If you’ve been following our blog for the last few months, then you know that we’ve been highlighting our International Offices and this month’s highlight is our Asian Office of Aerospace Research and Development – or AOARD for short.
On Monday night, Tuesday morning for our friends in Tokyo, we sat down and had an entertaining hour talking about how to do business with AOARD but before we get into that let’s talk about AFOSR’s International Offices and how they seek to build mutually beneficial relationships between scientists from around the world with scientists in the United States to accelerate science and technology achievement and leverage diversity of thought. You can learn more about AFOSR’s IO programs and tools: HERE.
With international offices in Arlington, Santiago, London, and Tokyo… the sun never sets on AFOSR. International Program Officers (IPOs) at these offices fund #BasicResearch grants at foreign institutions across Europe, Africa, Asia, Australia, and Central and South America.
Established under AFOSR in 1992, AOARD promotes basic science and scientific interchanges of interest to the USAF and USSF through the combined efforts of multinational top researchers within the Asia-Pacific region. The Asia-Pacific region has been rapidly rising in importance within the scientific community and publishes more scientific papers compared to other regions globally. Key technologies in this region include nanotechnology, biotechnology, information and cognitive sciences.
AOARD is the USAF and USSF focal point for awareness, engagement, and building relationships with the scientific leaders of the Asia-Pacific region. AOARD offers research and conference/travel grants to scientist to conduct basic research in a variety of scientific areas — Artificial Intelligence, Autonomy, Cybersecurity, Quantum Engineering, Biotechnology, Nanotechnology, Space Sciences and more.
Basic research is the foundation of all scientific and engineering discovery and progress. It is what leads to new inventions and concepts — many of which are revolutionary. The great thing about basic research is the mystery of it: while researchers may start off trying to prove a particular theory, many times they end up going off in a new direction, or their results are ultimately employed in a dramatically different way than initially envisioned.
The research interests of AFOSR and its international offices can be found in the current Broad Agency Announcement (BAA) FA9550-19-S-0003. PIs in the Asia-Pacific region are highly encouraged to contact IPOs prior to developing a full proposal, by email to firstname.lastname@example.org, to discuss the current state of the art, how it would advance current understanding, ~ cost of an initial effort and target submission dates.
Taiwan’s MOST and AOARD announce the solicitation for a 3-year program: “Topological and Nanostructured Materials Synthesis and Discovery.” This international program is focused on shaping the direction and advancing the state-of-the-art in nanoscience research.
AOARD areas of interest align with OSD Modernization Priorities — AI, Biotechnology, Autonomy, Cyber, Directed Energy, Fully Networked Command, Control, and Communications (FNC3), Microelectronics, Quantum Science, Hypersonics, Space, 5G. AOARD funding support tools include research grants, conference support, and Window-on-Science Travel Support. AFOSR IO grants are issued to the institution (research and defense organizations) for labor, materials, supplies, and travel.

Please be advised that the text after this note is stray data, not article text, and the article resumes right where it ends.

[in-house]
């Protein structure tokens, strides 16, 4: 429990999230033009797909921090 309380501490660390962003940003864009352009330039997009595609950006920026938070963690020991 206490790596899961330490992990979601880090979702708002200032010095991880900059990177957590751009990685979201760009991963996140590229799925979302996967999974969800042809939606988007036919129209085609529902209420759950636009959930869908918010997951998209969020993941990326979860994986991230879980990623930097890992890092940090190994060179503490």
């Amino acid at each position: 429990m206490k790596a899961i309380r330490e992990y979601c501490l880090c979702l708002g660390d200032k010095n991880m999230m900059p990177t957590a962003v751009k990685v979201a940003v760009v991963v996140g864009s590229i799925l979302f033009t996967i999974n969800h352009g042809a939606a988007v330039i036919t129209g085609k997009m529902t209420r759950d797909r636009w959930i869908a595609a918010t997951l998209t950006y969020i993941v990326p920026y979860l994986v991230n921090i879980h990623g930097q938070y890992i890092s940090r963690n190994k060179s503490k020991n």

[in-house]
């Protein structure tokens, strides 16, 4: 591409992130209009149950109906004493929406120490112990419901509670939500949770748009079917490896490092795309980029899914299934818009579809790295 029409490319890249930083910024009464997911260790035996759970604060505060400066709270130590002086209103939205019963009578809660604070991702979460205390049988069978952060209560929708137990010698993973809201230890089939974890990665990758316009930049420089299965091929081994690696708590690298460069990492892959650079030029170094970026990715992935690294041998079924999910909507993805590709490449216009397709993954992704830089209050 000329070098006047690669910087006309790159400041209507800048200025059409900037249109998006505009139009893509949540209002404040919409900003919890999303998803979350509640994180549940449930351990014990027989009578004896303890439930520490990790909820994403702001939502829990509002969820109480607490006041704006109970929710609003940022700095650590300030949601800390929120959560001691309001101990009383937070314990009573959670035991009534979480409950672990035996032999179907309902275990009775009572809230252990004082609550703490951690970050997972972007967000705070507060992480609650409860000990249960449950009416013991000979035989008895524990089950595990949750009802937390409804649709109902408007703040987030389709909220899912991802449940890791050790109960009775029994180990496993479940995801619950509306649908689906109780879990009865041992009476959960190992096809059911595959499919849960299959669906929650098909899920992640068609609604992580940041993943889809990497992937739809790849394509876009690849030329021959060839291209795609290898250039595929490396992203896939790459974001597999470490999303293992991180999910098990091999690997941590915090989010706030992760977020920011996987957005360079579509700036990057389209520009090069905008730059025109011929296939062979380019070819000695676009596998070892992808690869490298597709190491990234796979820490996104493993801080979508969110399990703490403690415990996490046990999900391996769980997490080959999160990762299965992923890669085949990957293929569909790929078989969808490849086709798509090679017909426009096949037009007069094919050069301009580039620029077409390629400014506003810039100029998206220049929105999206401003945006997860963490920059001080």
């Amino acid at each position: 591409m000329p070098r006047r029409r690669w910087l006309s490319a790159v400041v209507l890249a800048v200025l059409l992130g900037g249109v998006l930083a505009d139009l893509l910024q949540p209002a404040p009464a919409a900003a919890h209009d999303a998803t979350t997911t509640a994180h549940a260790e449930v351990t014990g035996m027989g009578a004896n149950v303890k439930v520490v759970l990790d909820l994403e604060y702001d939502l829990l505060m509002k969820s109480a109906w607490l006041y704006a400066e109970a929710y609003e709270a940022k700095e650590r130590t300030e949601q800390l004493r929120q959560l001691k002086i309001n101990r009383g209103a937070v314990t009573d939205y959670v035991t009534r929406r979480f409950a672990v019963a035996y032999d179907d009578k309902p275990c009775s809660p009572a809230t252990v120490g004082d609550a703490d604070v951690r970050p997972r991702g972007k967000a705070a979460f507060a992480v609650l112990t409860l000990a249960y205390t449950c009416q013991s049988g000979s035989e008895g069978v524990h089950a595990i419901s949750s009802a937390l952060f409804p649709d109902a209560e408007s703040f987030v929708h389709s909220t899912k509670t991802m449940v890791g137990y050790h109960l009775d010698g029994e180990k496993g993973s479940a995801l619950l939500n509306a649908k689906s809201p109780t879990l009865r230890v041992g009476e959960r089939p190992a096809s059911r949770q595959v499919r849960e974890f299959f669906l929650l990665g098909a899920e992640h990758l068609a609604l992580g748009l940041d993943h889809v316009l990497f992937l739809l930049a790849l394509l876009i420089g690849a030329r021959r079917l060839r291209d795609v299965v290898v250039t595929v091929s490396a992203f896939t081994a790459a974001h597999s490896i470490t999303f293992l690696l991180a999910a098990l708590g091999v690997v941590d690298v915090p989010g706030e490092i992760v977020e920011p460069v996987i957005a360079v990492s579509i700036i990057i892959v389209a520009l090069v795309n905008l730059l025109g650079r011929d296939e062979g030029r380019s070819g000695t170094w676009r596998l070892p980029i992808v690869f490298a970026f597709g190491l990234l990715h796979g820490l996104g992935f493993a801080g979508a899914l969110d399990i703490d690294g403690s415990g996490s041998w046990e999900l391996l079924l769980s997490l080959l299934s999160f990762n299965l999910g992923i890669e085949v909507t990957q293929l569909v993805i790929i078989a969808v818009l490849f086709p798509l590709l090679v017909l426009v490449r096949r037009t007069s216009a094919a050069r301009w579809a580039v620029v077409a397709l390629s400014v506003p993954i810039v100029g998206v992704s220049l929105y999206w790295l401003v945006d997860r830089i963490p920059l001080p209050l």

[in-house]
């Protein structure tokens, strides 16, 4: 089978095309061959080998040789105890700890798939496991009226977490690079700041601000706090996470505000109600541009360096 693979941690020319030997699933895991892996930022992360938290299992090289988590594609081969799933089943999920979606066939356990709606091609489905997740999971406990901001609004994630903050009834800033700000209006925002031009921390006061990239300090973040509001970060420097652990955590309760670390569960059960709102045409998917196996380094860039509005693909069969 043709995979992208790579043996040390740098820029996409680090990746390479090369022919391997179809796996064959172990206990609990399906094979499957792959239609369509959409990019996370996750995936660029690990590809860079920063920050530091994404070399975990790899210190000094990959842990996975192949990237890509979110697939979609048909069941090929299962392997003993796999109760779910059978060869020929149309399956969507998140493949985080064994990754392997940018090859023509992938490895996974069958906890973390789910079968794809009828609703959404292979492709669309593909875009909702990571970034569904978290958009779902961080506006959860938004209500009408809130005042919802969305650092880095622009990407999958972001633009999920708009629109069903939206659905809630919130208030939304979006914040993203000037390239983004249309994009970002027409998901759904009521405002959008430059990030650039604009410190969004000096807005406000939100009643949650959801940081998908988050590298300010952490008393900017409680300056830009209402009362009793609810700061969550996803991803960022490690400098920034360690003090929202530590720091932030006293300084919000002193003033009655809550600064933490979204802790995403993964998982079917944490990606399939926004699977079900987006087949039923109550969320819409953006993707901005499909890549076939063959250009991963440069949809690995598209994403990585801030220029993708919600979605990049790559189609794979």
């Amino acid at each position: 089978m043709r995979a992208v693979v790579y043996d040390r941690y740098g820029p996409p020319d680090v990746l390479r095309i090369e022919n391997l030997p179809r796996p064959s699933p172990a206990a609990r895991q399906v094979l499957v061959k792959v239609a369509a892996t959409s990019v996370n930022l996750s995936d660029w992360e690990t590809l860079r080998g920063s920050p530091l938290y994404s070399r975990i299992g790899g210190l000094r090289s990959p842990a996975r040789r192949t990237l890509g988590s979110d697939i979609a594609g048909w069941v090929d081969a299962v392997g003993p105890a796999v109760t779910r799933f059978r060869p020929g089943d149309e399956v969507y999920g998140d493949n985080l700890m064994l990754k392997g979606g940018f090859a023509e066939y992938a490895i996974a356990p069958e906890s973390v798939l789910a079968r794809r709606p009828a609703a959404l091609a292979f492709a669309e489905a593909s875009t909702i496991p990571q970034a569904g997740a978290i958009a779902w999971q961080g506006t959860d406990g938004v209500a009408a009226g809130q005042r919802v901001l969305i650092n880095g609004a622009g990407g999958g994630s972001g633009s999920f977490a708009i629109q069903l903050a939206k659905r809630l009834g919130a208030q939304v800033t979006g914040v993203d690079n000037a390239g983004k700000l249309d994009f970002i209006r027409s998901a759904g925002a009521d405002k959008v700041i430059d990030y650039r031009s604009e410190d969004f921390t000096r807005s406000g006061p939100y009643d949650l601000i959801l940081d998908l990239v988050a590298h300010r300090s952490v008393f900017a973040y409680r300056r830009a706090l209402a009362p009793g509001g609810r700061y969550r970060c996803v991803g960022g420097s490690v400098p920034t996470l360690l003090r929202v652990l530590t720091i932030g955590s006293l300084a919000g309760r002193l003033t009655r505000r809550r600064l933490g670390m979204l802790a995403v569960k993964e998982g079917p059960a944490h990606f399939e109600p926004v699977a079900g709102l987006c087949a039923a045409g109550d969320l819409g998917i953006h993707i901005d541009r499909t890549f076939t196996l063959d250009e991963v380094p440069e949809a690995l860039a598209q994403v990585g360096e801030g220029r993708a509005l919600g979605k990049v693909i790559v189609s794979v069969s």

AFOSR/AOARD collaborated with the U.S. Navy Global partners in a successful workshop at this year’s Ubiquitous Robotics virtual conference, UR2020 — “Future Trust in Robotics, Autonomous Systems, and Artificial Intelligence.” The workshop was organized by Dr. Daniel M. Lofaro, U.S. Navy Research Lab, Dr. Ben Knott, U.S. Navy Research Global, Dr. Laura Steckman, AFRL/AFOSR PO: Trust and Influence, and Dr. Jermont Chen, AFOSR/AOARD.
The Air Force Research Laboratory (AFRL) will support the USAF and USSF. We’re excited to be the #BasicResearch arm of the USAF and USSF! The AFRL stands ready to solve complex space problems by developing and delivering tech from satellites to rocket fuel and beyond. AFRL team will create solutions for the USSF to ensure continued space superiority for decades to come.
In the spring of 2019, USAF released the Air Force Science and Technology Strategy. We take a look at some of the top accomplishments over the last year as we respond to the strategy’s call to action.
During our twitter hour, we received some really good comments and praise, as well as 3 really good questions. Here are the questions we received along with their answers.
I was wondering what countries are eligible to apply to AOARD, and if that list changes over time?We don’t publish a list of countries that we fund or don’t fund, but you can check the eligibility requirements page, here.
Hello, I’m an associate professor in aerospace at the University of Notre Dame. I had worked at JAXA for 11 years. I have colleagues in Japan who are interested in collaborating with me related to aerospace topics. How is it possible to have any support from AOARD?Great question! Best thing to do is contact us via the AOARD collaboration page on APAN.
I have been funded by AOARD on and off for more than a decade, and it is a fantastic program. I am not sure if you can comment on its budget, but I was wondering if it has been negatively affected by COVID, and if so, has its focus of funded research interests had to narrow?Despite the current climate, we continue to fund all of our current programs as they conitnuously evolve to align with the changing needs of the Air and Space Forces. For more information, visit here.
Thank you for reading and we hope that we made doing business with us a little more transparent. Join us for our next AFOSR IO #BasicResearch Chatter event highlighting EOARD, our IO office in London, on Tuesday, October 27, 2020!